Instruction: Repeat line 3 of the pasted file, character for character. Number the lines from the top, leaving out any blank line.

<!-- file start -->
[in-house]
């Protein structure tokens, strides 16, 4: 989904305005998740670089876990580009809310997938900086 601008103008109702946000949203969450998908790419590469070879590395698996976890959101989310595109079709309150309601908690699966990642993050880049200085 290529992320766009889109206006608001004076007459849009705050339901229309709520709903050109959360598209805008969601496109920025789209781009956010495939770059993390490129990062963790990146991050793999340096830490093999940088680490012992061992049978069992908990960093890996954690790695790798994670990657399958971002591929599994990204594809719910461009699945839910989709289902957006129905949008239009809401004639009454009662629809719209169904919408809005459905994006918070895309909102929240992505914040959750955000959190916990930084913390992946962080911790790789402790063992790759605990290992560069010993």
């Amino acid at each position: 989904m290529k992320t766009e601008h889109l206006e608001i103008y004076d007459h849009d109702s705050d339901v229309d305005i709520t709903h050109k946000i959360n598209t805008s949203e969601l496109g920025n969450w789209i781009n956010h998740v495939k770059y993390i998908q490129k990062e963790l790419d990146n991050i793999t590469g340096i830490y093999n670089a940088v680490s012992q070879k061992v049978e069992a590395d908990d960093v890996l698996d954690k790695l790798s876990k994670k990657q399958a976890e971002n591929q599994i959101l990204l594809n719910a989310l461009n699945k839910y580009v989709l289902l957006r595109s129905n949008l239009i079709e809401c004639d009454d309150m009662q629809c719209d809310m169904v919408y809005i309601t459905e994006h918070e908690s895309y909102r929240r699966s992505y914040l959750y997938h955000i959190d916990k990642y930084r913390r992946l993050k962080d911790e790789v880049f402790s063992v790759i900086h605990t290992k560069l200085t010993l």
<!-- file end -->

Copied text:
């Amino acid at each position: 989904m290529k992320t766009e601008h889109l206006e608001i103008y004076d007459h849009d109702s705050d339901v229309d305005i709520t709903h050109k946000i959360n598209t805008s949203e969601l496109g920025n969450w789209i781009n956010h998740v495939k770059y993390i998908q490129k990062e963790l790419d990146n991050i793999t590469g340096i830490y093999n670089a940088v680490s012992q070879k061992v049978e069992a590395d908990d960093v890996l698996d954690k790695l790798s876990k994670k990657q399958a976890e971002n591929q599994i959101l990204l594809n719910a989310l461009n699945k839910y580009v989709l289902l957006r595109s129905n949008l239009i079709e809401c004639d009454d309150m009662q629809c719209d809310m169904v919408y809005i309601t459905e994006h918070e908690s895309y909102r929240r699966s992505y914040l959750y997938h955000i959190d916990k990642y930084r913390r992946l993050k962080d911790e790789v880049f402790s063992v790759i900086h605990t290992k560069l200085t010993l």